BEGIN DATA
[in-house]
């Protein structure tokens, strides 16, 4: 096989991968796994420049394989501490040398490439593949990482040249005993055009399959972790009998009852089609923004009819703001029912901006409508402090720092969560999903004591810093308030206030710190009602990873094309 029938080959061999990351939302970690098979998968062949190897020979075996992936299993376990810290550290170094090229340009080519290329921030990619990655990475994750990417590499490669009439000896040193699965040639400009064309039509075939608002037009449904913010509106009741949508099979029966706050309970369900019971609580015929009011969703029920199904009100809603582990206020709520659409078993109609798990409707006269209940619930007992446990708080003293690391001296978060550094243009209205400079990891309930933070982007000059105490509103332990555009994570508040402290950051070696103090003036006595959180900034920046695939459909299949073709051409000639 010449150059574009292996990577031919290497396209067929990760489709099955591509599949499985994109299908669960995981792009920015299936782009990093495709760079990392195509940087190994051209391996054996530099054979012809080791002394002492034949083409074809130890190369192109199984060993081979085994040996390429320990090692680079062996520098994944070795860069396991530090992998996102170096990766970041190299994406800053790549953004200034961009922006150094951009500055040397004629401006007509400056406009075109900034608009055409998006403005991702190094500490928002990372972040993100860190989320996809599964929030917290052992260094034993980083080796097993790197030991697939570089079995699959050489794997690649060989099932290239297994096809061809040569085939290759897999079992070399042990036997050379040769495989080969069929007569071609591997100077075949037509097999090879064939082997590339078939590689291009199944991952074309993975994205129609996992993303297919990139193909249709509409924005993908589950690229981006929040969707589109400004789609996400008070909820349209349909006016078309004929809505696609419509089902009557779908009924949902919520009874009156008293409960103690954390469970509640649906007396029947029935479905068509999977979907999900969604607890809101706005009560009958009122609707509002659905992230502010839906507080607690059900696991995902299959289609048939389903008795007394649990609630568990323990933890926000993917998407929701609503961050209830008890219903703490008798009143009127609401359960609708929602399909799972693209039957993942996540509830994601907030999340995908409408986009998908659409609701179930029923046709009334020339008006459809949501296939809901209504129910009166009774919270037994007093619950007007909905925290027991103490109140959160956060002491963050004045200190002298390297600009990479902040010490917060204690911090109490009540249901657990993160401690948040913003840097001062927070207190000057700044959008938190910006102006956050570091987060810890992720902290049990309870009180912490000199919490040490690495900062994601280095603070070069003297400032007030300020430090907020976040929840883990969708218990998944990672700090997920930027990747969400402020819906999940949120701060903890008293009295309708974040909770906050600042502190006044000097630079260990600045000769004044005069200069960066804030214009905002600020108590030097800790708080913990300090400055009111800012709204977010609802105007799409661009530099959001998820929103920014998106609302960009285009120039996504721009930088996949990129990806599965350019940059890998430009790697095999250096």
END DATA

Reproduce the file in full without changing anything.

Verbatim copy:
[in-house]
């Protein structure tokens, strides 16, 4: 096989991968796994420049394989501490040398490439593949990482040249005993055009399959972790009998009852089609923004009819703001029912901006409508402090720092969560999903004591810093308030206030710190009602990873094309 029938080959061999990351939302970690098979998968062949190897020979075996992936299993376990810290550290170094090229340009080519290329921030990619990655990475994750990417590499490669009439000896040193699965040639400009064309039509075939608002037009449904913010509106009741949508099979029966706050309970369900019971609580015929009011969703029920199904009100809603582990206020709520659409078993109609798990409707006269209940619930007992446990708080003293690391001296978060550094243009209205400079990891309930933070982007000059105490509103332990555009994570508040402290950051070696103090003036006595959180900034920046695939459909299949073709051409000639 010449150059574009292996990577031919290497396209067929990760489709099955591509599949499985994109299908669960995981792009920015299936782009990093495709760079990392195509940087190994051209391996054996530099054979012809080791002394002492034949083409074809130890190369192109199984060993081979085994040996390429320990090692680079062996520098994944070795860069396991530090992998996102170096990766970041190299994406800053790549953004200034961009922006150094951009500055040397004629401006007509400056406009075109900034608009055409998006403005991702190094500490928002990372972040993100860190989320996809599964929030917290052992260094034993980083080796097993790197030991697939570089079995699959050489794997690649060989099932290239297994096809061809040569085939290759897999079992070399042990036997050379040769495989080969069929007569071609591997100077075949037509097999090879064939082997590339078939590689291009199944991952074309993975994205129609996992993303297919990139193909249709509409924005993908589950690229981006929040969707589109400004789609996400008070909820349209349909006016078309004929809505696609419509089902009557779908009924949902919520009874009156008293409960103690954390469970509640649906007396029947029935479905068509999977979907999900969604607890809101706005009560009958009122609707509002659905992230502010839906507080607690059900696991995902299959289609048939389903008795007394649990609630568990323990933890926000993917998407929701609503961050209830008890219903703490008798009143009127609401359960609708929602399909799972693209039957993942996540509830994601907030999340995908409408986009998908659409609701179930029923046709009334020339008006459809949501296939809901209504129910009166009774919270037994007093619950007007909905925290027991103490109140959160956060002491963050004045200190002298390297600009990479902040010490917060204690911090109490009540249901657990993160401690948040913003840097001062927070207190000057700044959008938190910006102006956050570091987060810890992720902290049990309870009180912490000199919490040490690495900062994601280095603070070069003297400032007030300020430090907020976040929840883990969708218990998944990672700090997920930027990747969400402020819906999940949120701060903890008293009295309708974040909770906050600042502190006044000097630079260990600045000769004044005069200069960066804030214009905002600020108590030097800790708080913990300090400055009111800012709204977010609802105007799409661009530099959001998820929103920014998106609302960009285009120039996504721009930088996949990129990806599965350019940059890998430009790697095999250096």